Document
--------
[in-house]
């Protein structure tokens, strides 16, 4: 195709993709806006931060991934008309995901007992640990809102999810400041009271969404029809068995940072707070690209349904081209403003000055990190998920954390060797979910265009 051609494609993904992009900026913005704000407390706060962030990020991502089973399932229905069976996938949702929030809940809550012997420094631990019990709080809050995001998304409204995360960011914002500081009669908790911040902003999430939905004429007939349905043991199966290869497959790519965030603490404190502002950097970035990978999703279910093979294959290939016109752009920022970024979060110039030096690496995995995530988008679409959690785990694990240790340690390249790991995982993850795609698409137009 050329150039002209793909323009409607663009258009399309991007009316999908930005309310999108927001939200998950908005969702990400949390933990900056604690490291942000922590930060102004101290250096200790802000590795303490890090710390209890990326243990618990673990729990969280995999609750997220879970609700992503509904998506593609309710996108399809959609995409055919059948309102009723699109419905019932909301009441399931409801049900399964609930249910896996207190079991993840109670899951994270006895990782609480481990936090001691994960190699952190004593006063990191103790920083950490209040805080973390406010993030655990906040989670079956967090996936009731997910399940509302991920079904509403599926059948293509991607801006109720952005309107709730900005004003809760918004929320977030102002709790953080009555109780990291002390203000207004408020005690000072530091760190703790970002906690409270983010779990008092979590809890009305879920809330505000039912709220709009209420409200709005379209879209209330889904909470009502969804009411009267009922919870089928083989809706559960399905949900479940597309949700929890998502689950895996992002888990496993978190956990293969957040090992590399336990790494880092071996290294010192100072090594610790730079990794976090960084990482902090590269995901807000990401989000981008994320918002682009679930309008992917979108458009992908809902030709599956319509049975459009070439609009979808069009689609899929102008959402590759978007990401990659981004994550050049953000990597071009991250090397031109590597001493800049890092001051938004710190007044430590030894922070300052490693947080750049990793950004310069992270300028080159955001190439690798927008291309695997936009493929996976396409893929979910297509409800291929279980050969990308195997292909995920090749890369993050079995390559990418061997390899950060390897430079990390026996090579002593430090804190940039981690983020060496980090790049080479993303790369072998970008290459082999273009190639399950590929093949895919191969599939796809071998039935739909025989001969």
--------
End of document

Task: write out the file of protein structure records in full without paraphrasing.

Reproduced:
[in-house]
């Protein structure tokens, strides 16, 4: 195709993709806006931060991934008309995901007992640990809102999810400041009271969404029809068995940072707070690209349904081209403003000055990190998920954390060797979910265009 051609494609993904992009900026913005704000407390706060962030990020991502089973399932229905069976996938949702929030809940809550012997420094631990019990709080809050995001998304409204995360960011914002500081009669908790911040902003999430939905004429007939349905043991199966290869497959790519965030603490404190502002950097970035990978999703279910093979294959290939016109752009920022970024979060110039030096690496995995995530988008679409959690785990694990240790340690390249790991995982993850795609698409137009 050329150039002209793909323009409607663009258009399309991007009316999908930005309310999108927001939200998950908005969702990400949390933990900056604690490291942000922590930060102004101290250096200790802000590795303490890090710390209890990326243990618990673990729990969280995999609750997220879970609700992503509904998506593609309710996108399809959609995409055919059948309102009723699109419905019932909301009441399931409801049900399964609930249910896996207190079991993840109670899951994270006895990782609480481990936090001691994960190699952190004593006063990191103790920083950490209040805080973390406010993030655990906040989670079956967090996936009731997910399940509302991920079904509403599926059948293509991607801006109720952005309107709730900005004003809760918004929320977030102002709790953080009555109780990291002390203000207004408020005690000072530091760190703790970002906690409270983010779990008092979590809890009305879920809330505000039912709220709009209420409200709005379209879209209330889904909470009502969804009411009267009922919870089928083989809706559960399905949900479940597309949700929890998502689950895996992002888990496993978190956990293969957040090992590399336990790494880092071996290294010192100072090594610790730079990794976090960084990482902090590269995901807000990401989000981008994320918002682009679930309008992917979108458009992908809902030709599956319509049975459009070439609009979808069009689609899929102008959402590759978007990401990659981004994550050049953000990597071009991250090397031109590597001493800049890092001051938004710190007044430590030894922070300052490693947080750049990793950004310069992270300028080159955001190439690798927008291309695997936009493929996976396409893929979910297509409800291929279980050969990308195997292909995920090749890369993050079995390559990418061997390899950060390897430079990390026996090579002593430090804190940039981690983020060496980090790049080479993303790369072998970008290459082999273009190639399950590929093949895919191969599939796809071998039935739909025989001969």